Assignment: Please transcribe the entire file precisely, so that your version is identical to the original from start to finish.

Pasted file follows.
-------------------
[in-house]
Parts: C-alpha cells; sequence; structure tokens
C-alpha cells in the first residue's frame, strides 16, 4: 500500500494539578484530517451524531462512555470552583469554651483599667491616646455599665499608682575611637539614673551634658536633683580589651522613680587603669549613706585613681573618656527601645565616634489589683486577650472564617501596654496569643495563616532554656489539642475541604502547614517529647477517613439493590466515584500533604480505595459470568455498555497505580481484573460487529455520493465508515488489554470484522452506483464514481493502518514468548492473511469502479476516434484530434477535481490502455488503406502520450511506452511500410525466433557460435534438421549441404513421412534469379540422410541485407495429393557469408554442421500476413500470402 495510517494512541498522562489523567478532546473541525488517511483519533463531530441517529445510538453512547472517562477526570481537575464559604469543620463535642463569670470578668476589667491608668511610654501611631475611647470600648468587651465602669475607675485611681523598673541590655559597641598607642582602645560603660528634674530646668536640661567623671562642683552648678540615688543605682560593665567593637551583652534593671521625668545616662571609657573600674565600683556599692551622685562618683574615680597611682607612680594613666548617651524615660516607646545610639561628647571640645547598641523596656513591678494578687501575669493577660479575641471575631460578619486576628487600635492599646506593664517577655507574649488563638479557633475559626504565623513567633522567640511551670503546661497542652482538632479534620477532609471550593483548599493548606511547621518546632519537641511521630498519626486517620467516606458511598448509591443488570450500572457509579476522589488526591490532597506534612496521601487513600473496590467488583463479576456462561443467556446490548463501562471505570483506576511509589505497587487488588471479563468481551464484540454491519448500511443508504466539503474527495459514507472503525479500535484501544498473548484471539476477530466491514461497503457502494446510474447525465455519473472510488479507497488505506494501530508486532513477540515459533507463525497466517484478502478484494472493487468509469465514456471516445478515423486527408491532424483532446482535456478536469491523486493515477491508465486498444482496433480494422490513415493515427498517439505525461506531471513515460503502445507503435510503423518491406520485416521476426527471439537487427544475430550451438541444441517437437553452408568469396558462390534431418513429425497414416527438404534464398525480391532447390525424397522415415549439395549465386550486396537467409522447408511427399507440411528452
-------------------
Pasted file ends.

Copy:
[in-house]
Parts: C-alpha cells; sequence; structure tokens
C-alpha cells in the first residue's frame, strides 16, 4: 500500500494539578484530517451524531462512555470552583469554651483599667491616646455599665499608682575611637539614673551634658536633683580589651522613680587603669549613706585613681573618656527601645565616634489589683486577650472564617501596654496569643495563616532554656489539642475541604502547614517529647477517613439493590466515584500533604480505595459470568455498555497505580481484573460487529455520493465508515488489554470484522452506483464514481493502518514468548492473511469502479476516434484530434477535481490502455488503406502520450511506452511500410525466433557460435534438421549441404513421412534469379540422410541485407495429393557469408554442421500476413500470402 495510517494512541498522562489523567478532546473541525488517511483519533463531530441517529445510538453512547472517562477526570481537575464559604469543620463535642463569670470578668476589667491608668511610654501611631475611647470600648468587651465602669475607675485611681523598673541590655559597641598607642582602645560603660528634674530646668536640661567623671562642683552648678540615688543605682560593665567593637551583652534593671521625668545616662571609657573600674565600683556599692551622685562618683574615680597611682607612680594613666548617651524615660516607646545610639561628647571640645547598641523596656513591678494578687501575669493577660479575641471575631460578619486576628487600635492599646506593664517577655507574649488563638479557633475559626504565623513567633522567640511551670503546661497542652482538632479534620477532609471550593483548599493548606511547621518546632519537641511521630498519626486517620467516606458511598448509591443488570450500572457509579476522589488526591490532597506534612496521601487513600473496590467488583463479576456462561443467556446490548463501562471505570483506576511509589505497587487488588471479563468481551464484540454491519448500511443508504466539503474527495459514507472503525479500535484501544498473548484471539476477530466491514461497503457502494446510474447525465455519473472510488479507497488505506494501530508486532513477540515459533507463525497466517484478502478484494472493487468509469465514456471516445478515423486527408491532424483532446482535456478536469491523486493515477491508465486498444482496433480494422490513415493515427498517439505525461506531471513515460503502445507503435510503423518491406520485416521476426527471439537487427544475430550451438541444441517437437553452408568469396558462390534431418513429425497414416527438404534464398525480391532447390525424397522415415549439395549465386550486396537467409522447408511427399507440411528452